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Pen Drawing An Illustrated Treatise

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Art, with its finite means, cannot hope to record the infinite variety and complexity of Nature, and so contents itself with a partial statement, addressing this to the imagination for the full and perfect meaning. This inadequation, and the artificial adjustments which it involves, are tolerated by right of what is known as artistic convention; and as each art has its own particular limitations, so each has its own particular conventions. Sculpture reproduces the forms of Nature, but discards the color without any shock to our ideas of verity; Painting gives us the color, but not the third dimension, and we are satisfied; and Architecture is purely conventional, since it does not even aim at the imitation of natural form.

The Conventions of Line Drawing Of the kindred arts which group themselves under the head of Painting, none is based on such broad conventions as that with which we are immediately concerned—the art of Pen Drawing. In this medium, Nature's variety of color, when not positively ignored, is suggested by means of sharp black lines, of varying thickness, placed more or less closely together upon white paper; while natural form depends primarily for its representation upon arbitrary boundary lines. There is, of course, no authority in Nature for a positive outline: we see objects only by the difference in color of the other objects behind and around them. The technical capacity of the pen and ink medium, however, does not provide a value corresponding to every natural one, so that a broad interpretation has to be adopted which eliminates the less positive values; and, that form may not likewise be sacrificed, the outline becomes necessary, that light objects may stand relieved against light. This outline is the most characteristic, as it is the most indispensable, of the conventions of line drawing. To seek to abolish it only involves a resort to expedients no less artificial, and the results of all such attempts, dependent as they necessarily are upon elaboration of color, and a general indirectness of method, lack some of the best characteristics of pen drawing. More frequently, however, an elaborate color-scheme is merely a straining at the technical limitations of the pen in an effort to render the greatest possible number of values.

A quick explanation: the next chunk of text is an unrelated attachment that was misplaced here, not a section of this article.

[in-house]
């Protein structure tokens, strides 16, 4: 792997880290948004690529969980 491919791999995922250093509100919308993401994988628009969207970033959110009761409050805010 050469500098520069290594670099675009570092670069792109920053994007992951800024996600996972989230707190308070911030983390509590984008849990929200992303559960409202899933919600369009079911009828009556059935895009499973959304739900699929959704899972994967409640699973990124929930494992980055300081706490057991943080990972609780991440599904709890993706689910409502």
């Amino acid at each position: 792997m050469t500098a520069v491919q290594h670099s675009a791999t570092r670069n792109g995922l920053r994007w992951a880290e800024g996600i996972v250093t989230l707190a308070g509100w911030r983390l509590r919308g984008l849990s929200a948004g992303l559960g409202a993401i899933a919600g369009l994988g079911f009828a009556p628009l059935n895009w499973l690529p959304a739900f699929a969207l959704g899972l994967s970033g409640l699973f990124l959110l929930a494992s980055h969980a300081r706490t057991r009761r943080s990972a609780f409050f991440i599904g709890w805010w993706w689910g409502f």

It may be worth while to inquire whether excellence in pen drawing consists in thus dispensing with its recognized conventions, or in otherwise taxing the technical resources of the instrument. This involves the question of Style,—of what characteristic pen methods are,—a question which we will briefly consider.

What Constituted "Style" It is a recognized principle that every medium of art expression should be treated with due regard to its nature and properties. The sculptor varies his technique according as he works in wood, granite, or marble; the painter handles his water-color in quite another manner than that he would employ on an oil-painting of the same subject; and the architect, with the subtle sense of the craftsman, carries this principle to such a fine issue as to impart an individual expression even to particular woods....